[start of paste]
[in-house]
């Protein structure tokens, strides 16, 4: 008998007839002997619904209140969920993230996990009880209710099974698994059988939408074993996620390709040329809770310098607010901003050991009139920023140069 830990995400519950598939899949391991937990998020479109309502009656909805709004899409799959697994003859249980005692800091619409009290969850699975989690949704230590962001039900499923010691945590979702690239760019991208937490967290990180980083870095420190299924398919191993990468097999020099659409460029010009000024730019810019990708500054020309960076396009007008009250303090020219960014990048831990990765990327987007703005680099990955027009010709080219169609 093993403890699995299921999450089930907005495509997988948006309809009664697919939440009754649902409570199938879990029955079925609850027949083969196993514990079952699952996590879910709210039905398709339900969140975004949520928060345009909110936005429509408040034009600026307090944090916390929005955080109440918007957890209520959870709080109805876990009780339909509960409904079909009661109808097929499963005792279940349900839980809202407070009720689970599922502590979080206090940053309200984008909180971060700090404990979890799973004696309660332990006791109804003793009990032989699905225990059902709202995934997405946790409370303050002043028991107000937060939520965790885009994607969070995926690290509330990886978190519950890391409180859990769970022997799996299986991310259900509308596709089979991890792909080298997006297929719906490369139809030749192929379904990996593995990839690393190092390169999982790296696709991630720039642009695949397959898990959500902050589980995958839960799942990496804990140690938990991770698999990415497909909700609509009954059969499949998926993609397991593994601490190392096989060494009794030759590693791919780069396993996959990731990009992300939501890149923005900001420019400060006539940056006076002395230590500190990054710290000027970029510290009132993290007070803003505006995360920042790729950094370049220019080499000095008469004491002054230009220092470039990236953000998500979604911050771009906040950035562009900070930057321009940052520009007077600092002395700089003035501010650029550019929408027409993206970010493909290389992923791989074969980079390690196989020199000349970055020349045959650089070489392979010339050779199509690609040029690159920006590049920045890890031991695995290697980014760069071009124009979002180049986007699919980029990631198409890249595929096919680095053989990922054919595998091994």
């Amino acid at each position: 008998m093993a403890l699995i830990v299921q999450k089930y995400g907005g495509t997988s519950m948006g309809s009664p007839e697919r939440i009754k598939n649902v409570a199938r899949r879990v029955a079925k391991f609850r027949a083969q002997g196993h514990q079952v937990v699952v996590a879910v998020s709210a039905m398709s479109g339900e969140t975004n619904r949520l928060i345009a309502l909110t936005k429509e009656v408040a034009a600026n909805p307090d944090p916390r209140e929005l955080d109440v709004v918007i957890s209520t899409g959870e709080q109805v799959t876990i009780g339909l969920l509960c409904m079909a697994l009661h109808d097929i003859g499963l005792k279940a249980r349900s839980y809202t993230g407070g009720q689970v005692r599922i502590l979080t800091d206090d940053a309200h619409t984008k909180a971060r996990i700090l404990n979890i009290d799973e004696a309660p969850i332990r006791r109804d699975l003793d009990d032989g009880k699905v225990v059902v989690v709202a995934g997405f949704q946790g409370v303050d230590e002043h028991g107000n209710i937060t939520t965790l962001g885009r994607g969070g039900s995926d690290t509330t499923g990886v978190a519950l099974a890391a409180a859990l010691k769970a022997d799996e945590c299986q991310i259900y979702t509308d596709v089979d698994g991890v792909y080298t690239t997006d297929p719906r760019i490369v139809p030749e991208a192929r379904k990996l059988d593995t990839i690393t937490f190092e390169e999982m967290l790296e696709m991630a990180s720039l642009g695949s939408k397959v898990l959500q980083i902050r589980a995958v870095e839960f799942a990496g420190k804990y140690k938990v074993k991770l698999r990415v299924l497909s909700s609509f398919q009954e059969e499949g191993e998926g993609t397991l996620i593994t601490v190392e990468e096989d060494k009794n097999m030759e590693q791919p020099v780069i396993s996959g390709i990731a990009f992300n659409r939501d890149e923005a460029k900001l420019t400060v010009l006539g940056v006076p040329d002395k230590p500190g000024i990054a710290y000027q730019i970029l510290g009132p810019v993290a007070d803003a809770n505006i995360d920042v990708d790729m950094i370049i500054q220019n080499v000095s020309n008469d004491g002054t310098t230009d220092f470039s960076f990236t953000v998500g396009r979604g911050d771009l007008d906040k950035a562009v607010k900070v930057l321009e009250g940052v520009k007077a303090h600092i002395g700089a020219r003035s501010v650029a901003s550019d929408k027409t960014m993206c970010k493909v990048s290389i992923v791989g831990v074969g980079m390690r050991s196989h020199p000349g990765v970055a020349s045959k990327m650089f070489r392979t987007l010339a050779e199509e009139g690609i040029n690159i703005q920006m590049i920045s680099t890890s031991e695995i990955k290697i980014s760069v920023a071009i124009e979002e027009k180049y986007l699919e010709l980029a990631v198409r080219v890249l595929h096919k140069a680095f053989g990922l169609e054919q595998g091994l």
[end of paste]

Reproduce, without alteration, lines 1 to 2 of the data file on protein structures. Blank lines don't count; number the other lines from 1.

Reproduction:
[in-house]
């Protein structure tokens, strides 16, 4: 008998007839002997619904209140969920993230996990009880209710099974698994059988939408074993996620390709040329809770310098607010901003050991009139920023140069 830990995400519950598939899949391991937990998020479109309502009656909805709004899409799959697994003859249980005692800091619409009290969850699975989690949704230590962001039900499923010691945590979702690239760019991208937490967290990180980083870095420190299924398919191993990468097999020099659409460029010009000024730019810019990708500054020309960076396009007008009250303090020219960014990048831990990765990327987007703005680099990955027009010709080219169609 093993403890699995299921999450089930907005495509997988948006309809009664697919939440009754649902409570199938879990029955079925609850027949083969196993514990079952699952996590879910709210039905398709339900969140975004949520928060345009909110936005429509408040034009600026307090944090916390929005955080109440918007957890209520959870709080109805876990009780339909509960409904079909009661109808097929499963005792279940349900839980809202407070009720689970599922502590979080206090940053309200984008909180971060700090404990979890799973004696309660332990006791109804003793009990032989699905225990059902709202995934997405946790409370303050002043028991107000937060939520965790885009994607969070995926690290509330990886978190519950890391409180859990769970022997799996299986991310259900509308596709089979991890792909080298997006297929719906490369139809030749192929379904990996593995990839690393190092390169999982790296696709991630720039642009695949397959898990959500902050589980995958839960799942990496804990140690938990991770698999990415497909909700609509009954059969499949998926993609397991593994601490190392096989060494009794030759590693791919780069396993996959990731990009992300939501890149923005900001420019400060006539940056006076002395230590500190990054710290000027970029510290009132993290007070803003505006995360920042790729950094370049220019080499000095008469004491002054230009220092470039990236953000998500979604911050771009906040950035562009900070930057321009940052520009007077600092002395700089003035501010650029550019929408027409993206970010493909290389992923791989074969980079390690196989020199000349970055020349045959650089070489392979010339050779199509690609040029690159920006590049920045890890031991695995290697980014760069071009124009979002180049986007699919980029990631198409890249595929096919680095053989990922054919595998091994």